The rise of antibiotic resistance among common infectious bacteria is a worrisome health threat that has many scientists looking for a solution. Jennifer Hines, Ph.D., professor of chemistry and biochemistry at Ohio University, is one of the few looking to ribonucleic acid (RNA) structures for new drug discovery. Her research group is studying a key regulator for bacterial gene expression made up of RNA, called a riboswitch, that could be crucial in designing new drugs to kill bacteria.
Off the top of your head, how many languages can you name? Ten? Twenty? More?
It is estimated there are more than 7,000 languages worldwide. For those involved in disaster relief efforts, the breadth and variety of that number can be overwhelming, especially when addressing areas with low resources.
In a week marked by a 30-year milestone, researchers who are breaking new ground came face to face Thursday with the computational experts helping them explore uncharted territory.
A day after the Ohio Supercomputer Center celebrated its 30th anniversary jointly with the Ohio Academic Recources Network (OARnet), the Center held its Statewide Users Group (SUG) Autumn Conference. SUG is a volunteer group composed of the scientists and engineers who provide OSC’s leadership with program and policy advice and direction to ensure a productive environment for research.
Columbus, Ohio (Aug. 24, 2017) – Sultana Nahar, Ph.D. wants more scientific advances and discoveries, and she wants them now.
Her strategy? Teaching research-based courses.
COLUMBUS, Ohio — The Ohio Supercomputer Center played a critical role in helping researchers reach a milestone mapping the growth of the universe from its infancy to present day.
The new results released Aug. 3 confirm the surprisingly simple but puzzling theory that the present universe is composed of only 4 percent ordinary matter, 26 percent mysterious dark matter, and the remaining 70 percent in the form of mysterious dark energy, which causes the accelerating expansion of the universe.
In 2017, 44.2 million Americans held student loan debt, totaling more than $1.4 trillion, according to the U.S. Federal Reserve.
The Ohio Supercomputer Center recently displayed the power of its new Owens Cluster by running the single-largest scale calculation in the Center’s history.
Scientel IT Corp used 16,800 cores of the Owens Cluster on May 24 to test database software optimized to run on supercomputer systems. The seamless run created 1.25 Terabytes of synthetic data.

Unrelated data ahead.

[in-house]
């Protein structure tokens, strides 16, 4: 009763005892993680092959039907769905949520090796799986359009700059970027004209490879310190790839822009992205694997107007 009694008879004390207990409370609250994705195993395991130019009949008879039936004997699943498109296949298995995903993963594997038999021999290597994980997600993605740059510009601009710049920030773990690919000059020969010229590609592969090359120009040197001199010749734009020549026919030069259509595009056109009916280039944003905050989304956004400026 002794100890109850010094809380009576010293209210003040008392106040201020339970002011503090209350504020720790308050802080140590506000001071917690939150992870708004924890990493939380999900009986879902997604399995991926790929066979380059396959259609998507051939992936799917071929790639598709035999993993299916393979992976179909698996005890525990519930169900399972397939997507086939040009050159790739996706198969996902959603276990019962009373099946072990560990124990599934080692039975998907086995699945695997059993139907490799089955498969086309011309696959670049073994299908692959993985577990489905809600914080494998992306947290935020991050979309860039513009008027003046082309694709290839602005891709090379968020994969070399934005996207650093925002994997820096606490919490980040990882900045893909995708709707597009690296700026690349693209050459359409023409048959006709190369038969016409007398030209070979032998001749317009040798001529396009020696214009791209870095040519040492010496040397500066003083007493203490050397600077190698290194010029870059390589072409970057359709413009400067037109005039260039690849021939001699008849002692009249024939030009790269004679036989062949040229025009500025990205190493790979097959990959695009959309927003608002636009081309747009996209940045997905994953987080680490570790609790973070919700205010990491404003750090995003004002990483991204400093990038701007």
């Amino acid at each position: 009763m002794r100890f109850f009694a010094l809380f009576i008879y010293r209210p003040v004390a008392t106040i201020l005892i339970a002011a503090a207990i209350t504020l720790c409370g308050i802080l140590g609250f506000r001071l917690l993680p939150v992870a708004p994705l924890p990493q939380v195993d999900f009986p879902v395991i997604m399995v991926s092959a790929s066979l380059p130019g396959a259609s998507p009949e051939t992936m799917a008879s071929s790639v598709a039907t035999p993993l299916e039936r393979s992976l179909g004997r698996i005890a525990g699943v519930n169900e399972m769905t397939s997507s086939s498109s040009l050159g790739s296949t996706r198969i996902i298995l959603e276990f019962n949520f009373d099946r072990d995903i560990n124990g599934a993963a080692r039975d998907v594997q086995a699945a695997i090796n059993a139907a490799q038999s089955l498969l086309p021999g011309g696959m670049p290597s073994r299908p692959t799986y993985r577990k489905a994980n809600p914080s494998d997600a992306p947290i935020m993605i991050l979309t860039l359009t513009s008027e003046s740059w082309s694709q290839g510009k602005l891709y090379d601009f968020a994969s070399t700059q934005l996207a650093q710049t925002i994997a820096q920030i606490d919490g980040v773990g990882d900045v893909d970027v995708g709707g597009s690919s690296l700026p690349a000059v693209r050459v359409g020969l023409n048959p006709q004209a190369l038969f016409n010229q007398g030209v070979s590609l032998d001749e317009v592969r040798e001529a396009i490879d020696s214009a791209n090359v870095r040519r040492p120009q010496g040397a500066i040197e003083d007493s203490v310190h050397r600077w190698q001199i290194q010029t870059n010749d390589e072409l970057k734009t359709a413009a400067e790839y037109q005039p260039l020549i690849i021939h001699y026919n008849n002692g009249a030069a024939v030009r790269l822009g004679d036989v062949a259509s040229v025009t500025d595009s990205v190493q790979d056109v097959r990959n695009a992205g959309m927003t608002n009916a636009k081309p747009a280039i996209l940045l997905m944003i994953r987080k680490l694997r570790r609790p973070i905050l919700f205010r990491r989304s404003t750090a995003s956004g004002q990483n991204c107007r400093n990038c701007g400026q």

Research using Ohio Supercomputer Center resources continues to break new ground, and OSC clients continue to gain more high performance computer power and a better experience.
Nearly 100 attendees gathered at the Ohio Technology Consortium building for the conference, which featured a keynote address from NVIDIA’s Jonathan Bentz, breakout sessions on a variety of topics and the ever-popular poster and flash talk competitions. Participants presented 24 posters and 10 flash talks with winners receiving 5,000 resource units of time on OSC systems while runners-up gained 2,500 resource units.
As part of the AweSim program, TotalSim USA has developed a computational fluid dynamics (CFD) app that allows college students on Formula SAE (Society of Automotive Engineers) teams to perform aerodynamics simulations on the Ohio Supercomputer Center and get wind tunnel-like data for development of their race cars. The app itself meshes geometry, configures solver settings, generates output visualizations and organizes results so students from such teams at The Ohio State University, the Univesity of Akron and Indiana University-Purdue University Indianapolis can focus on designing and improving their Formula SAE cars without being forced to become CFD experts.
More than ever, academic and manufacturing researchers from across Ohio are turning to the high performance computing power offered by the Ohio Supercomputer Center (OSC). On Thursday, an abundance of that research was on display at OSC’s semi-annual Statewide Users Group (SUG) meeting.
Attendees shared and gained insight into topics ranging from auto safety and dark matter to gene flow and a myriad of chemistry-related topics. They also heard two keynote addresses, and the competition portion of the meeting featured 27 posters and 12 flash talks.